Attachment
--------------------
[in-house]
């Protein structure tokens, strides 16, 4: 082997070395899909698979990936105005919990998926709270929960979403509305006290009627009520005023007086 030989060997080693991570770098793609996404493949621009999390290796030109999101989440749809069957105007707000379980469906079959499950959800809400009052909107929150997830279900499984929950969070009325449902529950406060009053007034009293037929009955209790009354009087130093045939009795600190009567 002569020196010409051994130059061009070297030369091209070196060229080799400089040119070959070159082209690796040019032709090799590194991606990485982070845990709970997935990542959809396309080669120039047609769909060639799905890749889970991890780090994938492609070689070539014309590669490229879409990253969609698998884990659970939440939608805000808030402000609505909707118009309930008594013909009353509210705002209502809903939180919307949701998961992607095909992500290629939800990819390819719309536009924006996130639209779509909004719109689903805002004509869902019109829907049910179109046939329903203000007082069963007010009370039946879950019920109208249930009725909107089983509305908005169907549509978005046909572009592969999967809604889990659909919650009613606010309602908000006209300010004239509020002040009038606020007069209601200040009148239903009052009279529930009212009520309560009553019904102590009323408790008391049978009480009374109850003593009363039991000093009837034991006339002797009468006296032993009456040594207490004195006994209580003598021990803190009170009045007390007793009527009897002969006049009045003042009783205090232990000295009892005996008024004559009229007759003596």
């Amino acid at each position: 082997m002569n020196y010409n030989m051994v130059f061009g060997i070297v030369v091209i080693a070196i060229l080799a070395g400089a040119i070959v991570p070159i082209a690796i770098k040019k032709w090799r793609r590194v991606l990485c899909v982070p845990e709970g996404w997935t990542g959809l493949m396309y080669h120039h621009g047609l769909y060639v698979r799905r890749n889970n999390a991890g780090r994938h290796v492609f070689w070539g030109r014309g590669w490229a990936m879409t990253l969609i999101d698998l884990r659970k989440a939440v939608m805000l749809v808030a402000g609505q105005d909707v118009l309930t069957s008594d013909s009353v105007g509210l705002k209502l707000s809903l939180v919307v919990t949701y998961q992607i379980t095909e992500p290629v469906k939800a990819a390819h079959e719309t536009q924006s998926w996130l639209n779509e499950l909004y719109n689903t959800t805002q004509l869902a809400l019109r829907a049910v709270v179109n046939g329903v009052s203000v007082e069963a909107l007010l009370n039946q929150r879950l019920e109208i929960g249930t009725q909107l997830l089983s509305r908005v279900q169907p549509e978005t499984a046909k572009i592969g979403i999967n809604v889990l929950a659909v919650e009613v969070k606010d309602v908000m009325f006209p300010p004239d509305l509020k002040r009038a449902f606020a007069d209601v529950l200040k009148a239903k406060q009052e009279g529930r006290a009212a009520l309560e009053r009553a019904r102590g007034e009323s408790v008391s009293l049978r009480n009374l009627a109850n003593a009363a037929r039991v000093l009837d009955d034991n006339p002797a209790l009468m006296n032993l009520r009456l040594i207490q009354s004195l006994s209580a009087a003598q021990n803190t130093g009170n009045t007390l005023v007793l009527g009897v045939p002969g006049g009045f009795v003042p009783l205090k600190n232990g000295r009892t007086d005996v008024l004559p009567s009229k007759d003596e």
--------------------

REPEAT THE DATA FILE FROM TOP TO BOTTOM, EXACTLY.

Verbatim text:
[in-house]
């Protein structure tokens, strides 16, 4: 082997070395899909698979990936105005919990998926709270929960979403509305006290009627009520005023007086 030989060997080693991570770098793609996404493949621009999390290796030109999101989440749809069957105007707000379980469906079959499950959800809400009052909107929150997830279900499984929950969070009325449902529950406060009053007034009293037929009955209790009354009087130093045939009795600190009567 002569020196010409051994130059061009070297030369091209070196060229080799400089040119070959070159082209690796040019032709090799590194991606990485982070845990709970997935990542959809396309080669120039047609769909060639799905890749889970991890780090994938492609070689070539014309590669490229879409990253969609698998884990659970939440939608805000808030402000609505909707118009309930008594013909009353509210705002209502809903939180919307949701998961992607095909992500290629939800990819390819719309536009924006996130639209779509909004719109689903805002004509869902019109829907049910179109046939329903203000007082069963007010009370039946879950019920109208249930009725909107089983509305908005169907549509978005046909572009592969999967809604889990659909919650009613606010309602908000006209300010004239509020002040009038606020007069209601200040009148239903009052009279529930009212009520309560009553019904102590009323408790008391049978009480009374109850003593009363039991000093009837034991006339002797009468006296032993009456040594207490004195006994209580003598021990803190009170009045007390007793009527009897002969006049009045003042009783205090232990000295009892005996008024004559009229007759003596």
């Amino acid at each position: 082997m002569n020196y010409n030989m051994v130059f061009g060997i070297v030369v091209i080693a070196i060229l080799a070395g400089a040119i070959v991570p070159i082209a690796i770098k040019k032709w090799r793609r590194v991606l990485c899909v982070p845990e709970g996404w997935t990542g959809l493949m396309y080669h120039h621009g047609l769909y060639v698979r799905r890749n889970n999390a991890g780090r994938h290796v492609f070689w070539g030109r014309g590669w490229a990936m879409t990253l969609i999101d698998l884990r659970k989440a939440v939608m805000l749809v808030a402000g609505q105005d909707v118009l309930t069957s008594d013909s009353v105007g509210l705002k209502l707000s809903l939180v919307v919990t949701y998961q992607i379980t095909e992500p290629v469906k939800a990819a390819h079959e719309t536009q924006s998926w996130l639209n779509e499950l909004y719109n689903t959800t805002q004509l869902a809400l019109r829907a049910v709270v179109n046939g329903v009052s203000v007082e069963a909107l007010l009370n039946q929150r879950l019920e109208i929960g249930t009725q909107l997830l089983s509305r908005v279900q169907p549509e978005t499984a046909k572009i592969g979403i999967n809604v889990l929950a659909v919650e009613v969070k606010d309602v908000m009325f006209p300010p004239d509305l509020k002040r009038a449902f606020a007069d209601v529950l200040k009148a239903k406060q009052e009279g529930r006290a009212a009520l309560e009053r009553a019904r102590g007034e009323s408790v008391s009293l049978r009480n009374l009627a109850n003593a009363a037929r039991v000093l009837d009955d034991n006339p002797a209790l009468m006296n032993l009520r009456l040594i207490q009354s004195l006994s209580a009087a003598q021990n803190t130093g009170n009045t007390l005023v007793l009527g009897v045939p002969g006049g009045f009795v003042p009783l205090k600190n232990g000295r009892t007086d005996v008024l004559p009567s009229k007759d003596e």